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« Reply #2449 on: September 20, 2020, 09:50:24 am »

'Downgrade', 'Proper Inter-City trains' and 'DMUs' - could well be a line if you're playing Broadgage Bingo at home folks...

I have avoided unduly frequent comment about the above.
However a great many people consider IETs to be a downgrade, in regard to seating comfort, catering provision, luggage space in general, and cycles and surfboards in particular.

Many people consider that HSTs were proper inter city trains, with padded seats, buffets, luggage space, and general quality. The new units have been widely compared to local trains, not inter city trains.

There seems to be a reluctance to admit that the new units are DMUs, but they ARE equipped with underfloor engines, and they ARE powered thereby for most of the journey to Plymouth or beyond. So on what basis should they considered as not being DMUs ?

I hear reports that GWR have addressed those concerns with their latest offering...

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« Reply #2450 on: September 20, 2020, 10:41:53 am »

I have avoided unduly frequent comment about the above.

Um, you really haven't.

There seems to be a reluctance to admit that the new units are DMUs, but they ARE equipped with underfloor engines, and they ARE powered thereby for most of the journey to Plymouth or beyond. So on what basis should they considered as not being DMUs ?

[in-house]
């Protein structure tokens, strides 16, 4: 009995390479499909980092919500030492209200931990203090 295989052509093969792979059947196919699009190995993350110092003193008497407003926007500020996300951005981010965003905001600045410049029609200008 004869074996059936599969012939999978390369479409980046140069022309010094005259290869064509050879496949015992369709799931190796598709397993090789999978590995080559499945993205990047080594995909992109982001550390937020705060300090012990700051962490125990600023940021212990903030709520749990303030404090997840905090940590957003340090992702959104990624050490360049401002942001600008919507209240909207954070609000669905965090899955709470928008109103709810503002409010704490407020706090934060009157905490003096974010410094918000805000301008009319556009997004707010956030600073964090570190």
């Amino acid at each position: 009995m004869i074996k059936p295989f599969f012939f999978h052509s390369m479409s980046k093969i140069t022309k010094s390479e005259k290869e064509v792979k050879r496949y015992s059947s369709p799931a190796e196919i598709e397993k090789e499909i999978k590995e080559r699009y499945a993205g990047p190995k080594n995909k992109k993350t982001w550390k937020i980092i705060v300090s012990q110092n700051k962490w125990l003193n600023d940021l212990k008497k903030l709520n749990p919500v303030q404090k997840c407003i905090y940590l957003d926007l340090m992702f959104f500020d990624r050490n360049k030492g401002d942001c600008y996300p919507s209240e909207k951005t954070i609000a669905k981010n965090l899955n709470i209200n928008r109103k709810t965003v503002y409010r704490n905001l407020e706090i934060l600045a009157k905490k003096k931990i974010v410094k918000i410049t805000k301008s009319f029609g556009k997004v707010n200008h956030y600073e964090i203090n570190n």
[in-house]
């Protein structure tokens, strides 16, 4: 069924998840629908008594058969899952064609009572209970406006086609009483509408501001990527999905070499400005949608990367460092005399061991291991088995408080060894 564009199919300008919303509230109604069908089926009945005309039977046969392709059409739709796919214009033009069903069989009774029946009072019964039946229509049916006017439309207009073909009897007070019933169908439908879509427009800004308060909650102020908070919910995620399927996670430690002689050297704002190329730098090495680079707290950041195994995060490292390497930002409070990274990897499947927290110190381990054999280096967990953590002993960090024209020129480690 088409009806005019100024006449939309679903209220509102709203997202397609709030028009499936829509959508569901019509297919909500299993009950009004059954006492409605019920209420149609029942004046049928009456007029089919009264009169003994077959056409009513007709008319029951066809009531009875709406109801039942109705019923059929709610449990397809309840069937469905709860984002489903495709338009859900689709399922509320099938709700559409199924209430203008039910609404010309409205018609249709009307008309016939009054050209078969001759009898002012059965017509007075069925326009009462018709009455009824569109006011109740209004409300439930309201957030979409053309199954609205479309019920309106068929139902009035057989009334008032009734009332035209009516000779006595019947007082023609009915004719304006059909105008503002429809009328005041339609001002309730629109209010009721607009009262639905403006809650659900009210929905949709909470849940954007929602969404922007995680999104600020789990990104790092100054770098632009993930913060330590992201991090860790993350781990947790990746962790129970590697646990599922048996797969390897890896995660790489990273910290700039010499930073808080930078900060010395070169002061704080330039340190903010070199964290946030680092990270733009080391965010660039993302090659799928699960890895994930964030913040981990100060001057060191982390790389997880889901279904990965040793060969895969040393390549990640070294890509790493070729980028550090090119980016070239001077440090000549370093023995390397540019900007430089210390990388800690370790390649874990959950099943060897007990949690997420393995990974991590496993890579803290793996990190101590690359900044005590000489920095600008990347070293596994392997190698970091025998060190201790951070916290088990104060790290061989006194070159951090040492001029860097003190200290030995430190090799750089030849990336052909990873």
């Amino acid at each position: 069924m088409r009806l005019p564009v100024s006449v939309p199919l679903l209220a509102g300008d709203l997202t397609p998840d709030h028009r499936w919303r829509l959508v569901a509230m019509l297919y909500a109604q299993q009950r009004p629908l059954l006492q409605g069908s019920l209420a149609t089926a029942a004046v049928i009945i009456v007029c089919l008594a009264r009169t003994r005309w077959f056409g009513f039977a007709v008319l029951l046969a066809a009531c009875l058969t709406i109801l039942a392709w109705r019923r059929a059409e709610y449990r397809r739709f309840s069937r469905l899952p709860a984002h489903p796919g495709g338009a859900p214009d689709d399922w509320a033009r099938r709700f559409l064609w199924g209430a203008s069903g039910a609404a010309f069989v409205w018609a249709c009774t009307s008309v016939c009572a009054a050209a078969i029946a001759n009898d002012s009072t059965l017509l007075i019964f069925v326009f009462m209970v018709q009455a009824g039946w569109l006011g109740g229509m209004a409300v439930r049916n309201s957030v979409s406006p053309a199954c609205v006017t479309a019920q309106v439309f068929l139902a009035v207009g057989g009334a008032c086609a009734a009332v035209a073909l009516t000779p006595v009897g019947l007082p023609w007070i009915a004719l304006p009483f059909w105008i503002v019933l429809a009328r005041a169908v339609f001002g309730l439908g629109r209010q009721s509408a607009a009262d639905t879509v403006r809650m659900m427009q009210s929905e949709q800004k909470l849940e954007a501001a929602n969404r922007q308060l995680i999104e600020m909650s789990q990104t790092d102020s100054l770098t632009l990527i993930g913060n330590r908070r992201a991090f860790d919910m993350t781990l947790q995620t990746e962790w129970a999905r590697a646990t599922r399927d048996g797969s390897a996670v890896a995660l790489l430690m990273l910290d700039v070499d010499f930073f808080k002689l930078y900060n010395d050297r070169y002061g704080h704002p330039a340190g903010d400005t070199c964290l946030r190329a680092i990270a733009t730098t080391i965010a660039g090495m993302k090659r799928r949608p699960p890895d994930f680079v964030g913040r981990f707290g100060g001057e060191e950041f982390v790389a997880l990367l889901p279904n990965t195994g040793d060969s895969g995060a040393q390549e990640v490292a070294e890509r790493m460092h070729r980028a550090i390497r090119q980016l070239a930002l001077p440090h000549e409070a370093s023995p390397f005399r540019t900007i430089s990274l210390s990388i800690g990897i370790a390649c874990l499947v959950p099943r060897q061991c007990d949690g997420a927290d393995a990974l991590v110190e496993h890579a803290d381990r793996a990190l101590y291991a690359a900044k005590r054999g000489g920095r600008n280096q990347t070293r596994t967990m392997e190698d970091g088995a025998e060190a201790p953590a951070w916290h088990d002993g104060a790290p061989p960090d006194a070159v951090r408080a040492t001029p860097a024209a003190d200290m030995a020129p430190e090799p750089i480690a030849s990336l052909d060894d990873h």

Um, because they are bi-mode trains. 

You just call them DMUs because it helps you to make them sound old fashioned and a "downgrade" compared with HSTs - which, ironically, have often been described as DMUs themselves of course.
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« Reply #2451 on: September 20, 2020, 11:07:04 am »


Diesel Multiple Units.   Diesel trains where multiple trains can be hooked up to each other to run as a single longer train in the normal course of operation.

HSTs and Castles are NOT multiple units?
5 car IETs are multiple units?
9 car IETs are NOT multiple units?
Adelantes are multiple units

All of the above are diesel powered and with passenger accommodation within a virtually permamently coupled train.  Which (none / some / all) of the passenger accommodation has engines in the same vehicle will vary (but not change the definition) ... and whether or not they have electric capability too does not effect them being diesel multiple units (5 car IETs) or diesel units (others) west of Bedwyn, Bristol, Oxford and Swansea Newbury, Cocklebury Lane, Didcot and Cardiff and electric on the important sections east thereof.
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« Reply #2452 on: September 20, 2020, 03:05:28 pm »

Diesel Multiple Units.   Diesel trains where multiple trains can be hooked up to each other to run as a single longer train in the normal course of operation.

HSTs and Castles are NOT multiple units?
5 car IETs are multiple units?
9 car IETs are NOT multiple units?
Adelantes are multiple units

If you describe the daily diagrams as 'normal course of operation', then I guess your questions can be answered in the affirmative.  However, there have been a couple of instances on the East Coast of 18-car operation and at least one 13-car, where failed 'units' have been rescued whilst in passenger service.